To Honour Canada's Military


Canadian Forces CF (Canadian Forces)


The Canadian Forces have derived many of their traditions and symbols from the military, navy and air force of the United Kingdom, including those with royal elements. Contemporary icons and rituals, however, have evolved to include elements reflective of Canada and the Canadian monarchy.
ISAF (International Security Assistance Force) ISAF (International Security Assistance Force)
Motto: Assistance and Cooperation

The International Security Assistance Force (ISAF) was a NATO-led security mission in Afghanistan, established by the United Nations Security Council in December 2001 by Resolution 1386, as envisaged by the Bonn Agreement. Its main purpose was to train the Afghan National Security Forces (ANSF) and assist Afghanistan in rebuilding key government institutions, but was also engaged in the 2001–present war with the Taliban insurgency.
Canadian Forces Medical Service Canadian Forces Medical Service


The Royal Canadian Medical Service (RCMS, French: Service de santé royal canadien) is a personnel branch of the Canadian Armed Forces, consisting of all members of medical trades except dental. Nearly all members of the RCMS, along with the members of the Royal Canadian Dental Corps (RCDC), are employed in the Canadian Forces Health Services Group (CF H Svcs Gp). The RCMS was formerly named the Canadian Forces Medical Service until it was renamed on October 9, 2013.

Battle Honours
Cpl Arnold CD Glen Harold
Rank: Corporal Cpl
Service Number: V40145531
Born: Jun 04, 1974 McKerrow, Ontario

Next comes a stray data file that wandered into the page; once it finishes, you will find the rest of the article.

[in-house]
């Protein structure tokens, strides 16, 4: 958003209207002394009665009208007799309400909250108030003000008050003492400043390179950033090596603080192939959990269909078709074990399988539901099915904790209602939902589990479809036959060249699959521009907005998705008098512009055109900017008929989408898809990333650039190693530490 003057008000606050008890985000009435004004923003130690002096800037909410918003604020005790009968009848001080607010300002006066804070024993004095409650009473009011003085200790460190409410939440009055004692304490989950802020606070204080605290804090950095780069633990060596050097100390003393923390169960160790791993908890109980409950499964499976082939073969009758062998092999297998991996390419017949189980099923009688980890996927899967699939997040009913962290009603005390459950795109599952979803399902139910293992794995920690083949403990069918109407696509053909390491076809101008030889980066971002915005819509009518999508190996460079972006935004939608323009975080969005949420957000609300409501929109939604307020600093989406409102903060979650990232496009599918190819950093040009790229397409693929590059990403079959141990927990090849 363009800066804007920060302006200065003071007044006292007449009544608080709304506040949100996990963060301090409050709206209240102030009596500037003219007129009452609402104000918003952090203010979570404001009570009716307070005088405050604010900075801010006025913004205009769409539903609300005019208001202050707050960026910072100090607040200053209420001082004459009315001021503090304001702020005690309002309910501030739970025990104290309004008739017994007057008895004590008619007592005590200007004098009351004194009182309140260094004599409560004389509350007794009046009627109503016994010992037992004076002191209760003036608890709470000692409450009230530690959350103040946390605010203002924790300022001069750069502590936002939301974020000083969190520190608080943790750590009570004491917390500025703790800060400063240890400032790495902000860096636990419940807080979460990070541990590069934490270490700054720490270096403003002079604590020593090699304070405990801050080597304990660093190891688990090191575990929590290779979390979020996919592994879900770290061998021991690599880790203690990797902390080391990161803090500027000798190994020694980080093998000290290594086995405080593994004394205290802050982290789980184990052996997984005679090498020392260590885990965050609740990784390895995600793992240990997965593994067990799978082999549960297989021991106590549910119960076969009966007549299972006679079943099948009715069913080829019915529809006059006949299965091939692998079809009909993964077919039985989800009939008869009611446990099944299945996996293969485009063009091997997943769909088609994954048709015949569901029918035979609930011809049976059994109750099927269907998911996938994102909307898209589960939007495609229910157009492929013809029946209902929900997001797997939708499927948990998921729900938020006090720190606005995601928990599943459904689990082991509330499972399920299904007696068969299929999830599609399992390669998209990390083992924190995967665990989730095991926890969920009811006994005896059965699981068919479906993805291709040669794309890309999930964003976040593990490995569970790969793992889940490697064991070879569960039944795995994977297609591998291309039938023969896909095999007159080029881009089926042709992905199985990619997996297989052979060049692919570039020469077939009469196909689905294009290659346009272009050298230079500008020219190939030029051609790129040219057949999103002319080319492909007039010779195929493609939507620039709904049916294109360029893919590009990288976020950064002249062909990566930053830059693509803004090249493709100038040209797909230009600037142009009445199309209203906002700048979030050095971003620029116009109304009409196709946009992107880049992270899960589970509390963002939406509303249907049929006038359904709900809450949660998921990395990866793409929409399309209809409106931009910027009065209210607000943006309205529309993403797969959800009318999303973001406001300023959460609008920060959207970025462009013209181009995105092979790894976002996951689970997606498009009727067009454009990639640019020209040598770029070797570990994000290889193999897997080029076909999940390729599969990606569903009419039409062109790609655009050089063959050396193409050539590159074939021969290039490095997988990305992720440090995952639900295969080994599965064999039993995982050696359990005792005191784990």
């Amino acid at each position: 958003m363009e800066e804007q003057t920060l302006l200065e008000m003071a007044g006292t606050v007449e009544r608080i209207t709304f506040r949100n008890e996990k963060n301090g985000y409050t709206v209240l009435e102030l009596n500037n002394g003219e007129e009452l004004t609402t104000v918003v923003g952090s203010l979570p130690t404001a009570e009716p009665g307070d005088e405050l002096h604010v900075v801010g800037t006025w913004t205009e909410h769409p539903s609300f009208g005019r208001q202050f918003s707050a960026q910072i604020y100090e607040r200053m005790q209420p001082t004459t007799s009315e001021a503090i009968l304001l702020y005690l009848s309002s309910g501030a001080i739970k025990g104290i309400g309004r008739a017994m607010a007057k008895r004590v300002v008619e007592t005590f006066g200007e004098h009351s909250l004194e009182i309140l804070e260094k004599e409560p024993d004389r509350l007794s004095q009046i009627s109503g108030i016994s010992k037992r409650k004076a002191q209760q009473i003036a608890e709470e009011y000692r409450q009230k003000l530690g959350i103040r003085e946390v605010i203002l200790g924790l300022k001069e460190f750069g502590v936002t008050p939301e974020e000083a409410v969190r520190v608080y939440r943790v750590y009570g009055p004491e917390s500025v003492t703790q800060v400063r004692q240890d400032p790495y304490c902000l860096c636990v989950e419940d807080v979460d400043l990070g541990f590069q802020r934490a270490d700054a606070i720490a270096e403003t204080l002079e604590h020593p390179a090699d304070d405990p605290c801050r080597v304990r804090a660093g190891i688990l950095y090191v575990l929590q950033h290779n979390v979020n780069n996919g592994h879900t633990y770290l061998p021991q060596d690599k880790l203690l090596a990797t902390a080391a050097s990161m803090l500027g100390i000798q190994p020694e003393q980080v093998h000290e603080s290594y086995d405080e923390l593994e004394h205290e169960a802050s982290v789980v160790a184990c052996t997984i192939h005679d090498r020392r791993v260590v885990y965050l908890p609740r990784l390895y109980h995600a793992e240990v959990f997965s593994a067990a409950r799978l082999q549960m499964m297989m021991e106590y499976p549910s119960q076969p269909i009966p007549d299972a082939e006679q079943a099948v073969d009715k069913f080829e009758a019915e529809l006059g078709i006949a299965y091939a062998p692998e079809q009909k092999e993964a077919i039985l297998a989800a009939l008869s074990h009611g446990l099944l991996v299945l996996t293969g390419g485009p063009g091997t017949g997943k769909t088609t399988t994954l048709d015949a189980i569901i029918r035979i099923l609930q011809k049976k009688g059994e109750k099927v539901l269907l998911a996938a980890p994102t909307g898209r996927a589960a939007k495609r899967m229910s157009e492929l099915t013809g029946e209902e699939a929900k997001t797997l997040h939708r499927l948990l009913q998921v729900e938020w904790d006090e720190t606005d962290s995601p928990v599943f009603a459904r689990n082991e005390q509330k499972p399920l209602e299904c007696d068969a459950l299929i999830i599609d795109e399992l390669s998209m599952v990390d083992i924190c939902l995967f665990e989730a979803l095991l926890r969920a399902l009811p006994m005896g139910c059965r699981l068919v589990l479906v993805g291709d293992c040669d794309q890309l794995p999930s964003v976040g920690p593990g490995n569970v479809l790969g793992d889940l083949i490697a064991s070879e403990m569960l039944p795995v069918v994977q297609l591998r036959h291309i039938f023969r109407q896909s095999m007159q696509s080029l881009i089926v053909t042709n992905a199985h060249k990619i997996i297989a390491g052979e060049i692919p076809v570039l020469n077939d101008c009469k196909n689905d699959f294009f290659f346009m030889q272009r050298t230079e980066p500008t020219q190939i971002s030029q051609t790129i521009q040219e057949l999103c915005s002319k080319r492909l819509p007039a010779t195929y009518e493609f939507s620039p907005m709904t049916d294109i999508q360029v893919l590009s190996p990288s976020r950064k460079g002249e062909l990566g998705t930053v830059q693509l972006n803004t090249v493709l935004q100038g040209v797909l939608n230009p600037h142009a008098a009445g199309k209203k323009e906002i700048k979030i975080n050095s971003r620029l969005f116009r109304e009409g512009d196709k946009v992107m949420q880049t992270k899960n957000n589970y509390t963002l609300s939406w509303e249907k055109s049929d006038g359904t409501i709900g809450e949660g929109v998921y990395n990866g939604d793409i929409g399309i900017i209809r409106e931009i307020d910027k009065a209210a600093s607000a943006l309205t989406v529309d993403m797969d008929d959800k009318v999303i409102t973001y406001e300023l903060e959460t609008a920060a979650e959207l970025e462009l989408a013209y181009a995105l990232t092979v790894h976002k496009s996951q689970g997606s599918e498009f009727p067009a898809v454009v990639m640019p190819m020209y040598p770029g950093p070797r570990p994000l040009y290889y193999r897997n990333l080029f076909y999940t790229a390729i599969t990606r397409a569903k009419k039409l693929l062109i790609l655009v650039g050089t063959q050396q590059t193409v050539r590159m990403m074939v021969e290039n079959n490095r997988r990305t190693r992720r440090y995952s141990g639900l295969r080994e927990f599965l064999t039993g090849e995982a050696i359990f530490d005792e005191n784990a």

Discharged: Killed In Action

Served In: Afghanistan
Service: CF (Canadian Forces)
Battle Group: ISAF (International Security Assistance Force)
Regiment: Canadian Forces Medical Service
Service Details :
2 Field Ambulance


Sacrifice Medal (SM)
The Sacrifice Medal was created in the context of increased casualties in overseas operations to fulfill the desire of Canadians and the Government to provide formal recognition, through the award of an official medal emanating from the Crown, to those who die as a result of military service or are wounded by hostile action. This honour replaces the Wound Stripe
The Medal may be awarded to members of the Canadian Forces, members of an allied force working as an integral part of the Canadian Forces such as exchange personnel, civilian employees of the Government of Canada or Canadian citizens under contract with the Government of Canada, on the condition that they were deployed as part of a military mission under the authority of the Canadian Forces, that have, on or after October 7, 2001, died or been wounded under honourable circumstances as a direct result of hostile action on the condition that the wounds that were sustained required treatment by a physician and the treatment has been documented.